Lithuania is ready to increase transit volumes of Belarusian goods via its Klaipėda Seaport, Prime Minister Saulius Skvernelis said on Tuesday after discussing bilateral relations and economic cooperation with incoming Belarusian Ambassador to Lithuania Valery Baranovsky.
“Lithuania is ready to continue cooperating with Belarus on the transit of goods via Lithuania’s territory and Klaipėda Seaport, and to increase its volumes if possible,” according to a statement released by the Lithuanian government’s press service.
According to the prime minister, Lithuania welcomes active economic ties with Belarus and also a growing number of Belarusian citizens coming to Lithuania for shopping and as tourists.
The meeting also touched upon the Astravyets nuclear power plant under construction in Belarus, the Lithuanian government said.
Lithuania maintains that the Belarusian nuclear facility is being construction unsafely and in violation of international commitments, accusations that Minsk rejects.
Belarus announced in December that nuclear fuel for the Astravyets nuclear power plant’s first reactor would be delivered in the first quarter of this year and they expect to launch the reactor as early as this year.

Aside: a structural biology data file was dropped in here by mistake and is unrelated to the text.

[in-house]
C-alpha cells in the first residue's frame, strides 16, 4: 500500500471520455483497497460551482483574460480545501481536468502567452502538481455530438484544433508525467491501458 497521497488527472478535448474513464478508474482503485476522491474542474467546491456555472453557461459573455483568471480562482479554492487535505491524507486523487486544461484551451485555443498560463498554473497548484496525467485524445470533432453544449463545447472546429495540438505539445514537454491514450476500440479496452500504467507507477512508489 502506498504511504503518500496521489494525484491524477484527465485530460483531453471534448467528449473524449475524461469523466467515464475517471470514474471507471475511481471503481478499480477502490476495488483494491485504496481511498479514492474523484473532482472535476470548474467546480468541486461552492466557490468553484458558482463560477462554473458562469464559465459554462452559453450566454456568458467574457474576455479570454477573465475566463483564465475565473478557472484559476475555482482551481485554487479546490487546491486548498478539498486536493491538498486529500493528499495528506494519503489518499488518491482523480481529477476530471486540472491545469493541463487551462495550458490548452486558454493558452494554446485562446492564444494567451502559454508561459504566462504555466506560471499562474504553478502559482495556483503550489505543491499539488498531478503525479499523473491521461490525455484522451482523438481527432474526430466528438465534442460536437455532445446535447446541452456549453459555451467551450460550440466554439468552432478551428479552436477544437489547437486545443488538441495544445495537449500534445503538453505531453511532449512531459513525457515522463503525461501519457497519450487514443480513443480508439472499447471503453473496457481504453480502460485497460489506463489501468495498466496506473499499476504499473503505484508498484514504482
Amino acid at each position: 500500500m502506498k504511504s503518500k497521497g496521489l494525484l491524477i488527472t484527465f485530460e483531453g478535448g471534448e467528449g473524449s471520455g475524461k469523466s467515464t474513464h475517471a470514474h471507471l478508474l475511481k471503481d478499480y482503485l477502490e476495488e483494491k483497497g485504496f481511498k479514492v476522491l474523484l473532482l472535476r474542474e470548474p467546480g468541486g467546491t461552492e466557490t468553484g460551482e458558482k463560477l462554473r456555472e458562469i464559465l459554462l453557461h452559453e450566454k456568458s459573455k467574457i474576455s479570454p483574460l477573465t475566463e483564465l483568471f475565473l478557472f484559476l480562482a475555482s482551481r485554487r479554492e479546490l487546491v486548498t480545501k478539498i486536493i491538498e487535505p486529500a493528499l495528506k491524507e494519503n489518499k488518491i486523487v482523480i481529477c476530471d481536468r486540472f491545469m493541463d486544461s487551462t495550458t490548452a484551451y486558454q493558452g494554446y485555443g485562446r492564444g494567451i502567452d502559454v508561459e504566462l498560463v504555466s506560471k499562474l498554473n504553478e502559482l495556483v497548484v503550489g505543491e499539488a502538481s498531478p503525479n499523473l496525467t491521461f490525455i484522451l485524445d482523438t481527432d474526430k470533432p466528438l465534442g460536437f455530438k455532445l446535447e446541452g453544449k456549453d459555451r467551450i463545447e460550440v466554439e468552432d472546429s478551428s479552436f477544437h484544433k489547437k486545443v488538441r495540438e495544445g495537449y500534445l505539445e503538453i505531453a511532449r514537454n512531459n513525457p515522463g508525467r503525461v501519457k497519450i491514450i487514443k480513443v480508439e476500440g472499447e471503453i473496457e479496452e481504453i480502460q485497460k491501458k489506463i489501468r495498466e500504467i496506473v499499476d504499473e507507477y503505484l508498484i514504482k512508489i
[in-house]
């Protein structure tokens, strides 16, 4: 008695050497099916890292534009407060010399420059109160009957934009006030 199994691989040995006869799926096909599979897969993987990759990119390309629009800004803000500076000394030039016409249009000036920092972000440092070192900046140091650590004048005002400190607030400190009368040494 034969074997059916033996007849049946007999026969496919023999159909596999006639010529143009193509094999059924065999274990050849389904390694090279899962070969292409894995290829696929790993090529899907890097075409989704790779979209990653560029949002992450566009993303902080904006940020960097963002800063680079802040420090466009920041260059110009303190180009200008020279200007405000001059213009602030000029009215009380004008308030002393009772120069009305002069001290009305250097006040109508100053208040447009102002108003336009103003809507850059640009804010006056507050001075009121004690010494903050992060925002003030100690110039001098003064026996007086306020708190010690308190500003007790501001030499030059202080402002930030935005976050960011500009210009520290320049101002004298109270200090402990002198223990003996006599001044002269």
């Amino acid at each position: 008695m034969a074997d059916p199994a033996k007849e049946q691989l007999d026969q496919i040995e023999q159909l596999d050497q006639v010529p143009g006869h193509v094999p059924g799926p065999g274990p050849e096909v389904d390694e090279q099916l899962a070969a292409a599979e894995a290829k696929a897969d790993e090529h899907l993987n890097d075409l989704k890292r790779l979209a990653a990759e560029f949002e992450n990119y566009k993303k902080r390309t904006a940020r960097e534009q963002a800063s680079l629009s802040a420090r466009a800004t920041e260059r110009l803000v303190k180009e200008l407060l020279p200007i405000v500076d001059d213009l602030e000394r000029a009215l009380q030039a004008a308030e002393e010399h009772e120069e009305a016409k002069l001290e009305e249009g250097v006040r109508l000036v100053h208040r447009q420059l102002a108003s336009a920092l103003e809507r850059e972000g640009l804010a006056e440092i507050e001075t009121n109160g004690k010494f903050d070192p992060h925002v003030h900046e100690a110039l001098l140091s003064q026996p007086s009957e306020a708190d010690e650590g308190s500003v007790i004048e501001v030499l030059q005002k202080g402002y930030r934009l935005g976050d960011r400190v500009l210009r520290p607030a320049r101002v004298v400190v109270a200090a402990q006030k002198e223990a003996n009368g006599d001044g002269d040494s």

As a dispute between Belarus and Russia regarding oil supply conditions continues, Lithuania has offered Minsk to import oil and gas via its infrastructure. A crude shipment from Norway for Belarus is expected to arrive in the port of Klaipėda on Wednesday, with Vilnius government officials saying that Lithuania could in the future help Belarus import gas, too, if Minsk wanted to reduce its dependence on Moscow.
Belarus exports a substantial share of its products via Klaipėda, and they are transported in Lithuania by the state-owned railway company Lietuvos Geležinkeliai (Lithuanian Railways).
Belaruskali, the only Belarusian potassium fertilizer producer, exports via Klaipėda, and its products are handled by Birių Krovinių Terminalas (BKT). The latter handled some 10 million tons of cargo last year, with Belaruskali products accounting for 98 percent of it.
Owned by businessman Igor Udovickij and Belaruskali, BKT wants to expand and build storage facilities at the Nemunas terminal, necessary to receive Belaruskali fertilizers. According to Udovickij, it would allow increasing capacity from around 12 million to 16 million tons a year.
Meanwhile, Lithuanian oil handling company Klaipėdos Nafta (Klaipėda Oil) works with BNK (UK) Limited, part of Belarus’ largest oil product exporter Belaruskaya Neftenaya Kampaniya, which handled light and heavy oil products produced in Belarus.